Schools are information-rich places; teaching and learning necessitates individuals and groups have access to, manipulate, and create information, but running the organization also necessitates administrative and human resource information needs be met. While many of these functions fall outside the focus of this book on teaching and learning, there are several web services that are ancillary to teaching and learning, but that have important implications for teachers.
Student Information Systems
There are a wide range of records kept about students in schools. The list includes demographics (to confirm residency and accurate knowledge of legal guardianship), health records, disciplinary and attendance records, and academic records. These records must be accurate as they are reported to governmental agencies and other schools and organizations, and they may be used as evidence in legal actions. While some student records are still maintained as paper records, most new student records are maintained on student information systems (SIS) that are provided as web service.
Compared to traditional paper-only student information systems, one of the greatest advantages of web-based SIS is the ability of IT managers to query the data contained in the SIS to answer questions and generate reports regarding students’ performance or other aspects of students’ experiences at school. This has resulted in the emergence of the data analyst as a specialized role within the collection of IT professionals employed in schools. These individuals manage the data in the SIS and write programs to create necessary reports, so the information about schools is more available to leaders and governing bodies than it was when student records were paper.
A web-based SIS can also make information more available to parents and guardians than paper records. When fully configured and deployed, a web-based SIS will allow authorized individuals to create accounts that are given access to view students’ information, including grades in individual courses. The online gradebook can be a technology that leads to controversy in communities. While it can be a source of information about performance, many teachers see this as an inappropriate intrusion into the learning community they create within their classrooms.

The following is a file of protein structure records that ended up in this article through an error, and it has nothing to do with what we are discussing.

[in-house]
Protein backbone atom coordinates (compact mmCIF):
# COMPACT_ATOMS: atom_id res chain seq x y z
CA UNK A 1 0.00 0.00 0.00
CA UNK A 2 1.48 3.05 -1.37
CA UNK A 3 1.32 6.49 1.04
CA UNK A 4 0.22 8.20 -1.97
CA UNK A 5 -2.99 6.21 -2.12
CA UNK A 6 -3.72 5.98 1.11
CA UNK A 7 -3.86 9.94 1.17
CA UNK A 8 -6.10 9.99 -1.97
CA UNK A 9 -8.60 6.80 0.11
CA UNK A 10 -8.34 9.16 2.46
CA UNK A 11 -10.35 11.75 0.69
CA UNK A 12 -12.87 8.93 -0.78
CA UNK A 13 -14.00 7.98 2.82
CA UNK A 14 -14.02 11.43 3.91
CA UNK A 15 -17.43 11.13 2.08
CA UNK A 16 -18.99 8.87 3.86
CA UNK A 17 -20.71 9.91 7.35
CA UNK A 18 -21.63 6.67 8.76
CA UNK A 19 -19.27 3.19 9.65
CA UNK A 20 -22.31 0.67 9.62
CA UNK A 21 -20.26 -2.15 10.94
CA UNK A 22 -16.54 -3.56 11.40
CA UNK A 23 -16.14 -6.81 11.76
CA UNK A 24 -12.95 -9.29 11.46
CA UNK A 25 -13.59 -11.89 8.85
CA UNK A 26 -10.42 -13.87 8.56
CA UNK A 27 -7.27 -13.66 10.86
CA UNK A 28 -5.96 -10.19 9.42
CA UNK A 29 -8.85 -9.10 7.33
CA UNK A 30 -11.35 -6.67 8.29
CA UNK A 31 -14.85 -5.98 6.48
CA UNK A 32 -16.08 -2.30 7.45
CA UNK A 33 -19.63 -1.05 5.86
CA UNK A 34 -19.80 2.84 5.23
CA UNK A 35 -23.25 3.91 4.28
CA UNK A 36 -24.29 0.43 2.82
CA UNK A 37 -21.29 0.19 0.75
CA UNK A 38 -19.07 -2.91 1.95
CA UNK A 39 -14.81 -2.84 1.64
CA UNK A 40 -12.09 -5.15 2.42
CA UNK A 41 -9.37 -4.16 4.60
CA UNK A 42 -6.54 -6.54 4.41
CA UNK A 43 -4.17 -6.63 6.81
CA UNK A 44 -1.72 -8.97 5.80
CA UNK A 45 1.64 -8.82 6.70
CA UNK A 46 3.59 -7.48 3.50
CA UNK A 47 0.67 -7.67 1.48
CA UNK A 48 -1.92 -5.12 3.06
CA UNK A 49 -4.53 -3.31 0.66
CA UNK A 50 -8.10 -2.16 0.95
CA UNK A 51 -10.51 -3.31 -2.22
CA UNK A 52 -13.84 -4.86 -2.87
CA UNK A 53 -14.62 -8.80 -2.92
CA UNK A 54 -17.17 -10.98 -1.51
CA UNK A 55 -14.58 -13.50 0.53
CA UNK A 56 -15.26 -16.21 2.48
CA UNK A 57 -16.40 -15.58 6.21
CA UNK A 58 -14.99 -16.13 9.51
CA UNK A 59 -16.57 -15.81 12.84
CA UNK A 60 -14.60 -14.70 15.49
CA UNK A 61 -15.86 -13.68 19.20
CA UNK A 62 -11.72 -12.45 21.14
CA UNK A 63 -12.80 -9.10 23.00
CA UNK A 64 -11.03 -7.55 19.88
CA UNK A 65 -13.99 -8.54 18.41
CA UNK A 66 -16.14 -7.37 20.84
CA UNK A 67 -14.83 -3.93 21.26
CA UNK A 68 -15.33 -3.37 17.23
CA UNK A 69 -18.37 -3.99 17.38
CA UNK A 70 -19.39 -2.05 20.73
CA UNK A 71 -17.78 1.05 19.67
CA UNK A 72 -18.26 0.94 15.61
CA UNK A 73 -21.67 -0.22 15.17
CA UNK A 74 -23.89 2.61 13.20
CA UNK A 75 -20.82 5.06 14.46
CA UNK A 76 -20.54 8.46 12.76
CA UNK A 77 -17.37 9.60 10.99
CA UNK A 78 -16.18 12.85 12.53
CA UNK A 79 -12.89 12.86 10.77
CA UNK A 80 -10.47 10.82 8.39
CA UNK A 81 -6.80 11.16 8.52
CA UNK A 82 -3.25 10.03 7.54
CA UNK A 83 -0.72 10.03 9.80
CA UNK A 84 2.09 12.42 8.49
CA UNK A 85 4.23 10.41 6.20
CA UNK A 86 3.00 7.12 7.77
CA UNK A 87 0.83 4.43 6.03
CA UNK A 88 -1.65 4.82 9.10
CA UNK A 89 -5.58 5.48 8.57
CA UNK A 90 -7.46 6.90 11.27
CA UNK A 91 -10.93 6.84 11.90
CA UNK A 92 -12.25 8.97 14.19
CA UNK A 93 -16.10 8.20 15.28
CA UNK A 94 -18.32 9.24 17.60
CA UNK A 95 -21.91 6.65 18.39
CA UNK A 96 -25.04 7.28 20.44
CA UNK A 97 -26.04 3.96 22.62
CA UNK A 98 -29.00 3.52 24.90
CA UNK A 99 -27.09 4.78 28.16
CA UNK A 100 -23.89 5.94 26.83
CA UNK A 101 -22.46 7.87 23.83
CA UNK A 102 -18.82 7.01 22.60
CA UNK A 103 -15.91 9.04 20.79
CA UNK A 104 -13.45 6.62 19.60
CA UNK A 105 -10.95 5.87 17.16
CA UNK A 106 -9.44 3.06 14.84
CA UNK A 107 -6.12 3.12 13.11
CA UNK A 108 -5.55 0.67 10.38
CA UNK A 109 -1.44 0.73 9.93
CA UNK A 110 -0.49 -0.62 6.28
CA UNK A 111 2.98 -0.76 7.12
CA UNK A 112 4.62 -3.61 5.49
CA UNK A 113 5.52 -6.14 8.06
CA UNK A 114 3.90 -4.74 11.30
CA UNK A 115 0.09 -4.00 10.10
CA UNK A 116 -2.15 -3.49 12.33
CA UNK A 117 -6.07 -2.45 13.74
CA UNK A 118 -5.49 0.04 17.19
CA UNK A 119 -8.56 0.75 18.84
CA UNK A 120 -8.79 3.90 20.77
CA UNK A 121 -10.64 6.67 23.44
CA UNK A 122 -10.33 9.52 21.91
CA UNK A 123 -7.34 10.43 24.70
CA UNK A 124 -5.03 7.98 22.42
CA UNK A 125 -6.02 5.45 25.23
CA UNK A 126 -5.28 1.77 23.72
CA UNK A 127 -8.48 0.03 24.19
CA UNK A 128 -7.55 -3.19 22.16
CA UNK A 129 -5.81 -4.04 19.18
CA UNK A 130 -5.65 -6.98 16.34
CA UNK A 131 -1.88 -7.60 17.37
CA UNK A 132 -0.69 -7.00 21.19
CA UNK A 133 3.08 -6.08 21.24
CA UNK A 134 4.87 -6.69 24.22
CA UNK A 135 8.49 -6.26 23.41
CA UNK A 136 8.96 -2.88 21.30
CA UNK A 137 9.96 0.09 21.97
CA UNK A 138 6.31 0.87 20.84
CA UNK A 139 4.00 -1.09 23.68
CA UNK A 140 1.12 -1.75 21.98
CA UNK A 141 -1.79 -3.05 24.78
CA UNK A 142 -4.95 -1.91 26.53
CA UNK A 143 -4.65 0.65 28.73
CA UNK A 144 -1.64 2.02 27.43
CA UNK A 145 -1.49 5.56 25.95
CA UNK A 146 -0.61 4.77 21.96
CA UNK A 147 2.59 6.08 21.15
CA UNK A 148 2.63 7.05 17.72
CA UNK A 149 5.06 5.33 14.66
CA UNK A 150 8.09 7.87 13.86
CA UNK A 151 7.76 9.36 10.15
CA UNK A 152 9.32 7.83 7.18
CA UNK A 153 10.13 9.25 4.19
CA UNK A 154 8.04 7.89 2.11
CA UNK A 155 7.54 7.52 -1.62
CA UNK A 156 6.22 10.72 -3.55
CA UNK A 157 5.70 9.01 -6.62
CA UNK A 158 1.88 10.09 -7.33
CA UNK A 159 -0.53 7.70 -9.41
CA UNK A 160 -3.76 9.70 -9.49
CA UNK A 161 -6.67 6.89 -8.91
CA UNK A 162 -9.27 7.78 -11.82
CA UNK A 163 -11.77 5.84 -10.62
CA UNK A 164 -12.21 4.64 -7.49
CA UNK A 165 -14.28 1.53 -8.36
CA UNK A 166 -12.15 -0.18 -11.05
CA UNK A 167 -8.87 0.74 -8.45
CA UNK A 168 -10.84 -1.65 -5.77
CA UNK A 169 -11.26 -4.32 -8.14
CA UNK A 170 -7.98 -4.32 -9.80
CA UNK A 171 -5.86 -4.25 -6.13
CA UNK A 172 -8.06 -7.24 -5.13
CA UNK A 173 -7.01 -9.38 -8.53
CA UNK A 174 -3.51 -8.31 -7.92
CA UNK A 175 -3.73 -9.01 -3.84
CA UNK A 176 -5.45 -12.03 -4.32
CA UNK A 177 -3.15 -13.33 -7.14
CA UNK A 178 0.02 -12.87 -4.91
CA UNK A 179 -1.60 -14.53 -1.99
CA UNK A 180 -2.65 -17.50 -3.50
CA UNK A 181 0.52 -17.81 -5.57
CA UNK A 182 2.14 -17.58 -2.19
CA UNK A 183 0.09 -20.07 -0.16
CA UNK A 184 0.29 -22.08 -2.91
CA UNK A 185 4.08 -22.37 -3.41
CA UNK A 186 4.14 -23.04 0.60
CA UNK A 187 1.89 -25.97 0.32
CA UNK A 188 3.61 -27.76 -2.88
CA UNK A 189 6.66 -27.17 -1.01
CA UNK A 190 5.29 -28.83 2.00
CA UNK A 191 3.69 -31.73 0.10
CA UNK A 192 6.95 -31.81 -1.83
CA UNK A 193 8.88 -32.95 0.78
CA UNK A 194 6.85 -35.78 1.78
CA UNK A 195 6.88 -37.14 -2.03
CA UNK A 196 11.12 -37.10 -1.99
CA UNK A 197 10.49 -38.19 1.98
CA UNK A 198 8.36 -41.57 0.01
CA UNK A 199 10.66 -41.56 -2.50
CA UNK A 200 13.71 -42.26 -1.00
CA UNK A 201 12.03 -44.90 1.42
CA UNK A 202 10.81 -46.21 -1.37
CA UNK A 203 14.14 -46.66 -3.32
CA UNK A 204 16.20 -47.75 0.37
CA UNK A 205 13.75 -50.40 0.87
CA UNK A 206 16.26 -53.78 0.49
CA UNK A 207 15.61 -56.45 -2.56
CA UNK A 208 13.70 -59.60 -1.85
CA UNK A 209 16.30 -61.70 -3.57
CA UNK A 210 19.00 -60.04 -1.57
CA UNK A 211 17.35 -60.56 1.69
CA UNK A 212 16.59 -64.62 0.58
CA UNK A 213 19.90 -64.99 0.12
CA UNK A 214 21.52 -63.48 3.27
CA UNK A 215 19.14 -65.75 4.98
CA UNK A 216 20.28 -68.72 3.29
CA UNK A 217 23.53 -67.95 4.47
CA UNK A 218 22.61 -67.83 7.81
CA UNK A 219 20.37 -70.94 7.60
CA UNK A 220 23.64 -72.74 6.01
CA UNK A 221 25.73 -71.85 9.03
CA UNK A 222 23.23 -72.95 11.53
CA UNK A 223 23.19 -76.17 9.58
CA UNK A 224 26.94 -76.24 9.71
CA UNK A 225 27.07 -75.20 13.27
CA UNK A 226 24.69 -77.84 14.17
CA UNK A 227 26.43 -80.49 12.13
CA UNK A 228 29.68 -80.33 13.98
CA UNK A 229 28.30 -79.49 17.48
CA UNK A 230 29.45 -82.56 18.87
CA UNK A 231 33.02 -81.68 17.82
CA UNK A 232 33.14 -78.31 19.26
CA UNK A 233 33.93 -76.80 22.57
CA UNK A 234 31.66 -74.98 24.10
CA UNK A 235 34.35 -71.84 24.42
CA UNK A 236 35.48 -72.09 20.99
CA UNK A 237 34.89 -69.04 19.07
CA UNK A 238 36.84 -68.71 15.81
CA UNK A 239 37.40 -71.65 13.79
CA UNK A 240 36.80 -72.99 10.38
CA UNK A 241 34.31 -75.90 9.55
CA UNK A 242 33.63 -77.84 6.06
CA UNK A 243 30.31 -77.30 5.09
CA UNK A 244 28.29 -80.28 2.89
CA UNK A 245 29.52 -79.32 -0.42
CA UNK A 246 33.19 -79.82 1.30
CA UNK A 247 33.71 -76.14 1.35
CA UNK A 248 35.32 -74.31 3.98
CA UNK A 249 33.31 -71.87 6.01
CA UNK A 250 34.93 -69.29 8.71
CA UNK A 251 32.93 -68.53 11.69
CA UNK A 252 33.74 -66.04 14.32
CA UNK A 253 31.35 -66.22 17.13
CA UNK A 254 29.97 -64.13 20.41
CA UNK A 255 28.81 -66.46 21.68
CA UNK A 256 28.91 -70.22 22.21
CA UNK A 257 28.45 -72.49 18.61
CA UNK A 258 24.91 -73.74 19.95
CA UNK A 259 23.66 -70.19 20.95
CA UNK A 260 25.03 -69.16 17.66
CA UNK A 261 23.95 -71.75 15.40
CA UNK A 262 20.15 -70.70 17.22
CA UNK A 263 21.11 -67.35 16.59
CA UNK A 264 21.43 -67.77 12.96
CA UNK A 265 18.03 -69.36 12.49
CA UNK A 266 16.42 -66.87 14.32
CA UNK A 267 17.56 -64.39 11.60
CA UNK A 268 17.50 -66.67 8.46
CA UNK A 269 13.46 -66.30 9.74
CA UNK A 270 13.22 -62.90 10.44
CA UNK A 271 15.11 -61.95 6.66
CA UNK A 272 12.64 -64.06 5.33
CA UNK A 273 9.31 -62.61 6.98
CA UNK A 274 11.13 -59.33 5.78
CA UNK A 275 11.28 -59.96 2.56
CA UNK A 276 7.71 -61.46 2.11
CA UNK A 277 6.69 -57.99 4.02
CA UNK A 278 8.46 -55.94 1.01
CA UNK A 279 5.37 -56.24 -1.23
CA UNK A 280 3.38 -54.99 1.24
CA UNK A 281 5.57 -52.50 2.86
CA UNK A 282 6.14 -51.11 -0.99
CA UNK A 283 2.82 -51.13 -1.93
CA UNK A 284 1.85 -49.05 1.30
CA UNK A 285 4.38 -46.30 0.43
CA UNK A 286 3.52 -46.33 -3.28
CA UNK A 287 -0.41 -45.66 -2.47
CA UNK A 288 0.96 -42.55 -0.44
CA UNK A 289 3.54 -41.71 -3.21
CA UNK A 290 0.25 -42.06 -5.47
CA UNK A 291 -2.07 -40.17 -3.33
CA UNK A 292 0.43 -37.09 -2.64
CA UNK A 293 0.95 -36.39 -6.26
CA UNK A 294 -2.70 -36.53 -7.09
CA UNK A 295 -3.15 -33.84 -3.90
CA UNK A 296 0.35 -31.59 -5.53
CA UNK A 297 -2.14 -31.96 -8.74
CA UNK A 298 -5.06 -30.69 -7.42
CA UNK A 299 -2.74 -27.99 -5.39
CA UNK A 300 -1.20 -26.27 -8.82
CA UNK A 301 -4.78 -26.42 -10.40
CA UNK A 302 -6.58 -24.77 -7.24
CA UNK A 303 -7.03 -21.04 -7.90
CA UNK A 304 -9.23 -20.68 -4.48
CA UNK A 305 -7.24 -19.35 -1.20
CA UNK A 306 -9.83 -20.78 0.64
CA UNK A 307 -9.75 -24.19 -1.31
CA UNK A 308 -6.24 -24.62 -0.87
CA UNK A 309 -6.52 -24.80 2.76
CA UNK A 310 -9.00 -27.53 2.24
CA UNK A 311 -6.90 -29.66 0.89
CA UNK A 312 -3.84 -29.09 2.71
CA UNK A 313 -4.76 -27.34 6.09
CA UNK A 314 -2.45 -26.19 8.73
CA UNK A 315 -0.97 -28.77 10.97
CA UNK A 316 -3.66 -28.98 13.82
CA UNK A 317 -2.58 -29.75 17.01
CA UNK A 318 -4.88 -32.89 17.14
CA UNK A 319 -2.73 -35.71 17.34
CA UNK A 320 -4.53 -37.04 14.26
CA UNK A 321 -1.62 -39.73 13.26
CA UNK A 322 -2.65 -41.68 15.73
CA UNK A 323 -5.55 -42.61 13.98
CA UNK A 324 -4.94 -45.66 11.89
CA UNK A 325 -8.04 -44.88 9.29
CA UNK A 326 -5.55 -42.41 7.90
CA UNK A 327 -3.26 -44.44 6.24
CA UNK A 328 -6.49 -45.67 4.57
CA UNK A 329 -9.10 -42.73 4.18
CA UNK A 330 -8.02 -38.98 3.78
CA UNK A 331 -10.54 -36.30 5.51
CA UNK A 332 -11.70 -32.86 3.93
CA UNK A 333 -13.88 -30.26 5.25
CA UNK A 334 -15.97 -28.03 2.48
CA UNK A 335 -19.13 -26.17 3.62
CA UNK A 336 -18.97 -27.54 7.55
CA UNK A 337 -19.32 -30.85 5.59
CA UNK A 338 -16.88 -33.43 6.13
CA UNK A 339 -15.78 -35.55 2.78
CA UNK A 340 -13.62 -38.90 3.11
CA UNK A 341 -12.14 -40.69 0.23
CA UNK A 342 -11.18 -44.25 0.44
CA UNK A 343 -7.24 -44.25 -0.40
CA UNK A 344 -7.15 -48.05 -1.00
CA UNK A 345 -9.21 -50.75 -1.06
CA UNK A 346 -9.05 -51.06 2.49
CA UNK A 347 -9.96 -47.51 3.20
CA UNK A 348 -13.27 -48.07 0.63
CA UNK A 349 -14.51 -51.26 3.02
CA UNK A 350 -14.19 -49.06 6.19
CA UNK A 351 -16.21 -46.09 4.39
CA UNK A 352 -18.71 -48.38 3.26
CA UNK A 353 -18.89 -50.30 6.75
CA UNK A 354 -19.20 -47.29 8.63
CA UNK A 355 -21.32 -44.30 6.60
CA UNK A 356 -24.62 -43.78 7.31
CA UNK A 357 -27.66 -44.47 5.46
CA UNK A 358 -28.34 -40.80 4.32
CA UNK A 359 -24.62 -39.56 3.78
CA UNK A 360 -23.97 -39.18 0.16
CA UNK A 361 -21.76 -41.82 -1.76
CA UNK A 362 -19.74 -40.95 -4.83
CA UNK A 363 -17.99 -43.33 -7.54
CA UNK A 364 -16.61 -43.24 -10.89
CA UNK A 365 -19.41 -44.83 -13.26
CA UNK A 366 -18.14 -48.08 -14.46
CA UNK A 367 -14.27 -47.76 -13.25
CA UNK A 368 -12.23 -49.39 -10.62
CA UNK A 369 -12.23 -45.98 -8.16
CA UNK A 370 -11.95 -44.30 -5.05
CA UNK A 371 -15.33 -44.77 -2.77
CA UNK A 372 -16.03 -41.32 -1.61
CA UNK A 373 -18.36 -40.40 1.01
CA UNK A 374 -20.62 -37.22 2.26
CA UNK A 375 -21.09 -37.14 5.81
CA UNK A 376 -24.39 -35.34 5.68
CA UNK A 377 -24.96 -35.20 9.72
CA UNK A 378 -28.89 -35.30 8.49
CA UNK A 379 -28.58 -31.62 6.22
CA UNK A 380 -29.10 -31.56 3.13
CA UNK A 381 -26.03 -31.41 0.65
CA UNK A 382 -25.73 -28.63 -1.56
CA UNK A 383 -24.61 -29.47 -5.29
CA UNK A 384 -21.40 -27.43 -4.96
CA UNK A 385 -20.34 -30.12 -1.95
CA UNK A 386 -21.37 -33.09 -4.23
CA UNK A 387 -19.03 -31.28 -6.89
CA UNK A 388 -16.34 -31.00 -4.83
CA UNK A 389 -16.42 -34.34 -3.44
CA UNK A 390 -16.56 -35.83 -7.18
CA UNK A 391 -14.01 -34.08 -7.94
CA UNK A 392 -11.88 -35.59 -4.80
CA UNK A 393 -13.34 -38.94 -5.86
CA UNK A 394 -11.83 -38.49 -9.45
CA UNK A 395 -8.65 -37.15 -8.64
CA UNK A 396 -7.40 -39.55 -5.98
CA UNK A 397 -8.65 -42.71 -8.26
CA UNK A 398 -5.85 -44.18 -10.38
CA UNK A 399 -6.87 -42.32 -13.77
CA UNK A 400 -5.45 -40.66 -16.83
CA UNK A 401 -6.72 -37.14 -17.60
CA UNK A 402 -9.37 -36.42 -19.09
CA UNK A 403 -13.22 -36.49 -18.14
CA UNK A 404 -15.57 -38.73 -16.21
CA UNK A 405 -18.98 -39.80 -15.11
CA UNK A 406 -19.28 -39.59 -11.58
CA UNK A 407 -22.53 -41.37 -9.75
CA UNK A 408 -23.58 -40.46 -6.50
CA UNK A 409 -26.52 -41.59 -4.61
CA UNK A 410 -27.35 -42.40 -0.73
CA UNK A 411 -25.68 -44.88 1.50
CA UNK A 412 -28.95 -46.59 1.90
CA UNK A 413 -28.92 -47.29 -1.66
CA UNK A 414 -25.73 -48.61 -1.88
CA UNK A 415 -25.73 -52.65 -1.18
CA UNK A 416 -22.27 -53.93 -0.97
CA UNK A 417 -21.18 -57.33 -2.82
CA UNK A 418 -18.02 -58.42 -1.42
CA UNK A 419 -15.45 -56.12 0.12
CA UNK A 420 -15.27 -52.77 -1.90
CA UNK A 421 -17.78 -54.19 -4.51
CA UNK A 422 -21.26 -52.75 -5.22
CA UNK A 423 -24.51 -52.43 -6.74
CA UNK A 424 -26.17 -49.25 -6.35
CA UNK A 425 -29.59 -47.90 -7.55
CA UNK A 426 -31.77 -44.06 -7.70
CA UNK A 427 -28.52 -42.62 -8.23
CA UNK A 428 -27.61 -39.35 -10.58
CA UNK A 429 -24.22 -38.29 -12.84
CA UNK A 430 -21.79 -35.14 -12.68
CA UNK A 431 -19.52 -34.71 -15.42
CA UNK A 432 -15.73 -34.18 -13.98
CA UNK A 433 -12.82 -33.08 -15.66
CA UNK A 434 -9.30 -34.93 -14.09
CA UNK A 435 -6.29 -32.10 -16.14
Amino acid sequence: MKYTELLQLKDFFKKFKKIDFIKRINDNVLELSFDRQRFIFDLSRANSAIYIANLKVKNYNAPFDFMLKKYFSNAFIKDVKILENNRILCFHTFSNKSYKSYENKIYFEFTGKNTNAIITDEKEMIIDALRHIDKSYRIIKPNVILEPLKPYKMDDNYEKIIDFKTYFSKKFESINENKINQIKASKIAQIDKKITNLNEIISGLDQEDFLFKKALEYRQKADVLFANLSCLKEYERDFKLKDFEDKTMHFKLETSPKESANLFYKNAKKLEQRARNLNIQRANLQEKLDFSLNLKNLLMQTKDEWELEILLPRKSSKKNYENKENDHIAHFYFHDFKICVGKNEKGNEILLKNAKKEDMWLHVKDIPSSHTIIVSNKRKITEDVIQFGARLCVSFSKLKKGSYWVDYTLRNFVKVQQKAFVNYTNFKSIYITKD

In schools where both an SIS and an LMS are used, teachers and IT managers typically face a decision about which gradebook to use—either the one in the LMS or the one that is part of the SIS. While parent or observer accounts can be created in LMS’s to allow others to see a user’s grade, this capacity usually requires additional configuration of the LMS beyond the base installation. Student information systems marketed to K-12 schools have parent or observer accounts as part of the core installation. In some cases, the LMS and the SIS can be connected so that grades entered in the LMS can populate the SIS. A particular concern when configuring the SIS is the Family Educational Rights and Privacy Act (FERPA) which protects students’ privacy. When configuring a SIS that is a web service, school IT managers must take steps to ensure that systems are protected from internal and external threat that would expose that data to unauthorized audiences.
Document and Business Management
Schools are social organizations, thus places in which policies and procedures requires information be shared so that tasks can be assigned and resources managed in an equitable and efficient manner. Teachers and others are involved in recommending budget and other decisions, they request purchase be made, and events be scheduled. All of these depend on web-based services that are reliably available and that provide the necessary information in an effective and easy-to-use manner. While these tools fall outside of the collection of tools that directly affect teaching and learning, educators who can manage these aspects of their professional work have more time for their most important work.
Two information management tools for internal audiences that are not specific to teaching and learning, but that have important implications for the technology-using experiences of teachers and their students are the system for scheduling shared resources as well as the system for requesting technology support. Both of those are detailed in “Chapter 6: Technology Support Services.”